Nigeria is finding that it will take more than two months to undo the eight years of damage done to confidence in its foreign exchange market as the bold move to a more flexible exchange rate in June has not started yielding the desired fruits.
Dollar supply remains thin, and that’s piling pressure on the naira, which extended its slump in the black market on Thursday to a new low of 940 per dollar, according to multiple traders who spoke with BusinessDay.
The gap between the official rate and the parallel market rate, which had narrowed in the early days after the naira was floated, has opened up again. With the official rate closing at N781 per dollar on Thursday, the gap is now at N159 per dollar.
Banks don’t have enough dollars to go around and buyers are increasingly turning to the black market, widening the gap between the official exchange rate and the price on the street.
“Liberalising the FX market is a great idea but it has to be followed with consistent monetary and fiscal reforms that would deliver the benefits of a liberalised market,” said Abiola Rasaq, an economist and former head of investor relations at United Bank for Africa.
“Otherwise the system would take the pains of liberalisation in vain and that is definitely not the good intent of the current government in liberalising the system,” Rasaq said.
The Central Bank of Nigeria (CBN) has been criticised for going to sleep after taking the critical first step towards fixing its broken FX market after it allowed demand and supply to determine the exchange rate again after years of pegging the rate.
Read also: Why Naira keeps declining – CBN
The move was however never intended to be the sole solution to Nigeria’s acute dollar shortages, but the critical steps the market expected will follow the shift in policy have not happened.
Importers of a list of blacklisted 43 items continue to be shut out of the official market, forcing demand to the black market, while the apex bank has failed to come clean on the actual level of dollar reserves it holds with independent estimates suggesting it is half of the amount publicly declared.
“It is important that there continues to be price discovery on the official market,” Razia Khan, managing director and chief economist, Africa & Middle East at Standard Chartered Bank, said.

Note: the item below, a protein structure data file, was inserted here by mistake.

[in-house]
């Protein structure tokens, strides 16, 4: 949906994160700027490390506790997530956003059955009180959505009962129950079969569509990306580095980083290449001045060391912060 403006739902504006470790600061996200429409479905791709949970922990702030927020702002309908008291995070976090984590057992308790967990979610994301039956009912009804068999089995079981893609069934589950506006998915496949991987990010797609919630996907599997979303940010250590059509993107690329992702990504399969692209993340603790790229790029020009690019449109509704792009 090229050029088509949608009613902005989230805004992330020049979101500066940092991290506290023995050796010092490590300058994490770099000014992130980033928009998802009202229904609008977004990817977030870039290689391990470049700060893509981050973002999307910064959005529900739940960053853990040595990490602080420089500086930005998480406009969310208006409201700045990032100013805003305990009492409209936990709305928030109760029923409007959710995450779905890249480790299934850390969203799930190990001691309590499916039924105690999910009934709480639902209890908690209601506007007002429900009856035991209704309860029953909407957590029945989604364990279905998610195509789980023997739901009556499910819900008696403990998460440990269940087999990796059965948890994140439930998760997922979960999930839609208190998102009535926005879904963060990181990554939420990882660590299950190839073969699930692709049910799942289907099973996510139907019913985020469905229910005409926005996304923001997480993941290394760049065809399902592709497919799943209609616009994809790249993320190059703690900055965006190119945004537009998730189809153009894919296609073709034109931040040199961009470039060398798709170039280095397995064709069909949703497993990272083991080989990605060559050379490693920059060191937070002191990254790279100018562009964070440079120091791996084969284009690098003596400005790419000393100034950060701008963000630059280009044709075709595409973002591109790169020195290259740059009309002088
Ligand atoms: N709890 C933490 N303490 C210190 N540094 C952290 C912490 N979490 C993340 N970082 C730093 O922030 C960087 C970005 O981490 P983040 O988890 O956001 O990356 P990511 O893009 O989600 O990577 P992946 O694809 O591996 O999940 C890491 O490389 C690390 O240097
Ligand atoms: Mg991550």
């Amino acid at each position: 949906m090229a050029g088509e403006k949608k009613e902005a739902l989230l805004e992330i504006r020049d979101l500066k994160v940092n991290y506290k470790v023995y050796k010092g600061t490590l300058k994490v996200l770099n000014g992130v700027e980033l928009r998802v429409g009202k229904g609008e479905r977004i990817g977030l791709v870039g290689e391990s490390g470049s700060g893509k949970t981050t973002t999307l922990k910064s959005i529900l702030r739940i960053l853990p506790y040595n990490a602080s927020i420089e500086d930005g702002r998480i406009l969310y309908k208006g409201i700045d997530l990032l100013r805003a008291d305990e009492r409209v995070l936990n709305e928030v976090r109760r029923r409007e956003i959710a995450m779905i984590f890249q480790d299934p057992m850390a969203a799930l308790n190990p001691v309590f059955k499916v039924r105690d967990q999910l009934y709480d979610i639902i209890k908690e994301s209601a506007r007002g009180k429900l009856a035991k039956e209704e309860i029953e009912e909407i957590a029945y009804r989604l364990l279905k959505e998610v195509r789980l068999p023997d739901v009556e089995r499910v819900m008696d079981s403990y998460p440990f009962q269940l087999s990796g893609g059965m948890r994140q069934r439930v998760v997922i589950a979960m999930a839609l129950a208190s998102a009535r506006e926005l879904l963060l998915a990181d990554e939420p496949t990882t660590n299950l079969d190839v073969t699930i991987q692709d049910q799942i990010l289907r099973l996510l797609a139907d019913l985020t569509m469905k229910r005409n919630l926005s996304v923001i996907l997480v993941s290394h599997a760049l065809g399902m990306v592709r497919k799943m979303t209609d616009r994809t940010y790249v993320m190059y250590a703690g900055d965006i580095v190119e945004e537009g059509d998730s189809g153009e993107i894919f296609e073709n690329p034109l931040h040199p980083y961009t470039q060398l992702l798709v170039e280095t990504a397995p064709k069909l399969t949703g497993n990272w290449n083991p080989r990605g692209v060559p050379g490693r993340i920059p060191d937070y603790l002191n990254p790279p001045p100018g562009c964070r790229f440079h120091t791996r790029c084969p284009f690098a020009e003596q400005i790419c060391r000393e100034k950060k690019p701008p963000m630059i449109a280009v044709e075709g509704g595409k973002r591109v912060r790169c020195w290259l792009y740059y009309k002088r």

“Equally important is that no autonomous USD supply should be discouraged from the official market,” Khan said.
The lack of transparency around the allocation of foreign exchange has also not helped the naira, according to Ari Aisen, the International Monetary Fund’s mission chief for Nigeria.
“Access to foreign exchange must be transparent with the right macroeconomic policies in place, to reduce volatility,” Aisen said.
He stressed the need to mop up excess naira liquidity to stabilise the currency.
It would however appear the CBN is doing exactly the opposite of mopping up excess naira liquidity, according to Mark Essien, a Nigerian entrepreneur and startup investor.
“Nigeria’s money supply (M3) went from N5.5 trillion to N6.4 trillion between May and June,” Essien said. “The naira is devaluing because the amount of naira entering the economy keeps increasing. The CBN is pumping money in for no reason I can figure out.”
Foreign investors who spoke to BusinessDay said they were watching to see if the CBN would wilt in its push for a flexible exchange rate and revert to the old practice of pegging the rates amid the naira free fall.
The investors are curious to see if the Economist Intelligence Unit (EIU) was right afterall in its prediction that the CBN will go back to a system where they have more control over the exchange rate to try and stop the naira from losing its value much further.
EIU had said in its latest report that a return to the fixed or regulated control exchange rate system was likely because of the CBN’s inexperience in tackling the difficult challenges of obtaining a fair value of the naira without hurting the economy.
“The CBN lacks experience in conducting monetary policy under a float, and the need to control rapidly increasing inflation will become more acute over time,” the EIU analysts said.
Nigerians are taking a beating from several angles, whether from the tripling of petrol prices or the sharp fall of the naira, and are mounting pressure on President Bola Tinubu, who is perhaps as unpopular as his reforms.
Tinubu secured the mandate to lead Nigeria with the lowest number of votes at the February poll, and his appointment of a record number of ministers has left a sour taste in the mouth of many Nigerians who say the government is not sharing in the pain of the reforms being pushed through by Tinubu.
The CBN has however been advised to continue on the path of a flexible exchange rate but is now being urged to follow its actions in June with more that will engender investor confidence.
“The CBN must stay the course now more than ever,” a senior business leader said. “Going back now could prove even more damaging as we seek to rebuild investor confidence after many years of doing the wrong things.”